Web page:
Memorial Park in Houston honors those who trained at Camp Logan and served in WWI
By Michael Williams
One hundred years after the outbreak of World War One, it is often hard to see the remnants of the conflict that so affected communities across the nation. Unlike other wars of the twentieth century, there are no veterans of World War One left to tell their story; film and photography, still in their infancy at the time, provide only an incomplete and dated record. Instead, World War One is remembered silently, through monuments and parks that dot the country.
In the heart of Houston lies Memorial Park, one of the largest urban parks in the country. Thousands of Texans take advantage of the park’s running trails, softball fields, swimming pools, tennis courts, and golf course everyday, often without realizing the history below their feet.
“Somehow our appreciation of what went on in World War One has been lost,” says Louis Aulbach, a local historian, “ and most people don’t realize that it’s named Memorial Park as a memorial to the soldiers of World War One.” Furthermore, most people aren’t even aware that the park sits on land formed out of Camp Logan, a World War One training camp that saw tens of thousands of Americans prepare for war.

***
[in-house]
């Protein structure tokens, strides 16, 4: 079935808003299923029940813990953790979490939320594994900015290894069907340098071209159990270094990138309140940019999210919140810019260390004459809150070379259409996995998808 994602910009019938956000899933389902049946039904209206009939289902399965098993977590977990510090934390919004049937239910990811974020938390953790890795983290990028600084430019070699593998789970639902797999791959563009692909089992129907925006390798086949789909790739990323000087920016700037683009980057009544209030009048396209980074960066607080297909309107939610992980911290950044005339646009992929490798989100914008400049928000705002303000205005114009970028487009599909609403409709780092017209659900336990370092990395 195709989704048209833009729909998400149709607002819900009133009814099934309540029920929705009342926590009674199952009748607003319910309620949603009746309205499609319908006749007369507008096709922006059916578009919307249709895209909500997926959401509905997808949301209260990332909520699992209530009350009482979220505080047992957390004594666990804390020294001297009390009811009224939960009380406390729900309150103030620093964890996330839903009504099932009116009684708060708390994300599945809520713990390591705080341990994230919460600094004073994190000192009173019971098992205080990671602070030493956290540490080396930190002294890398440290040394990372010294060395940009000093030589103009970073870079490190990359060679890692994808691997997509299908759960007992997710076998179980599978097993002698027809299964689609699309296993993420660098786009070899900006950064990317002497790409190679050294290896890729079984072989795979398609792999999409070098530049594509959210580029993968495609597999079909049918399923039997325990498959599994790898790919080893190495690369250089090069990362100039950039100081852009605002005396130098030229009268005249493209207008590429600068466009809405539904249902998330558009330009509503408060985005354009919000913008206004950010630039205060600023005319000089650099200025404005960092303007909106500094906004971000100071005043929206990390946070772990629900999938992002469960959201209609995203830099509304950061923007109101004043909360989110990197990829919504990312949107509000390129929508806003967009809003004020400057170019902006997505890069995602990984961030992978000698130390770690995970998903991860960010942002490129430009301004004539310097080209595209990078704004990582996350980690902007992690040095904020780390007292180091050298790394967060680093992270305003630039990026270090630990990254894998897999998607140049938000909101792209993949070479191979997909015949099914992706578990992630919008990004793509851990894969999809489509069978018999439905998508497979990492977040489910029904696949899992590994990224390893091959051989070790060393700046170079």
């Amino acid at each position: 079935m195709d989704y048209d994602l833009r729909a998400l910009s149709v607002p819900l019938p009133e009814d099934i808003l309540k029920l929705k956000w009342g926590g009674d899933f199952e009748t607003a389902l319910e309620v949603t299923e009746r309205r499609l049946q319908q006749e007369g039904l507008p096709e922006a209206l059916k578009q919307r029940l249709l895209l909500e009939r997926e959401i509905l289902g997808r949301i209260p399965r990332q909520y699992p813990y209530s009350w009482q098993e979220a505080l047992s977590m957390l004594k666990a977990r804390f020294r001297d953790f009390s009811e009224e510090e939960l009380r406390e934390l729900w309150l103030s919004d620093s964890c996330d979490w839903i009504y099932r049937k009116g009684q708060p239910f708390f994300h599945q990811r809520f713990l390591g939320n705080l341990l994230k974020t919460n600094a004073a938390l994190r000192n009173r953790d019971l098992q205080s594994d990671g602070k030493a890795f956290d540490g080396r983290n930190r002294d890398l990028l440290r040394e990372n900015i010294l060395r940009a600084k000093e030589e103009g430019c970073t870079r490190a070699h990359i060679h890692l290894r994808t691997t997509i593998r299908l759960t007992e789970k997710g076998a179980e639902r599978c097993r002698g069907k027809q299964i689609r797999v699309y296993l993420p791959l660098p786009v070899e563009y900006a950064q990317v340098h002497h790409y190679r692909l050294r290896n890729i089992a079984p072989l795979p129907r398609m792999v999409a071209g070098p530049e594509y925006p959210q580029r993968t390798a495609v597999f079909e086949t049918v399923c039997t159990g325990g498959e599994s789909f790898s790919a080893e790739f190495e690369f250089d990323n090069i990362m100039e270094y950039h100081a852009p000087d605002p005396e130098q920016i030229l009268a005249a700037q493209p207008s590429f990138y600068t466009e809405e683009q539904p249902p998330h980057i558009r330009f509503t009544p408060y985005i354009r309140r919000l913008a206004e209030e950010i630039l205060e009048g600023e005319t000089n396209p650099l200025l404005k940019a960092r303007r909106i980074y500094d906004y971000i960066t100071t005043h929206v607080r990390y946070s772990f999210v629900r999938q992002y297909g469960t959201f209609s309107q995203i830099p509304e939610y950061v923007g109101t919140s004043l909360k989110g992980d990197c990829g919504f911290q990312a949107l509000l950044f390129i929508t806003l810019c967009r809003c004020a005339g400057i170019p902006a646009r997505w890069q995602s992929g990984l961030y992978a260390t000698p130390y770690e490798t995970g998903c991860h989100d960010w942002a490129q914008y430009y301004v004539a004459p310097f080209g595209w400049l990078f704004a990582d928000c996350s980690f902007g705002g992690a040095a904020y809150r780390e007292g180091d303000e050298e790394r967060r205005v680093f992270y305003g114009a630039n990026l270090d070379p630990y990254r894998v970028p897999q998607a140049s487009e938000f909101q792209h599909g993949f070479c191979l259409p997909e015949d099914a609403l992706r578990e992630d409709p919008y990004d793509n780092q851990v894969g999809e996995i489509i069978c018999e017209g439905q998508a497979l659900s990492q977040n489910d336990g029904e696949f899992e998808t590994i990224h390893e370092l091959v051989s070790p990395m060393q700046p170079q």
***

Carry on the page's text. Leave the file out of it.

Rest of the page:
“Most people don’t know the story of World War One and how the country had taken on the task of entering this global war, and that’s what we have to talk about when we talk about Camp Logan.”
In 1917, after years of watching the war from afar, America plunged into a frenzy of preparation. In the span of only two years, over 4.7 million men, many of whom had never left their hometown, were shipped across the country to training camps, and across the world to battlefields. Two aspects of Camp Logan underscore the nation’s commitment to the war effort: the speed of construction, and its massive size. In the span of only a few months, a camp half the size of the island of Manhattan was built to train 50,000 soldiers, all in a city whose population clocked in at only 100,000 citizens. Additionally, camps like Camp Logan trained soldiers from across the country, further highlighting the national character of the war effort.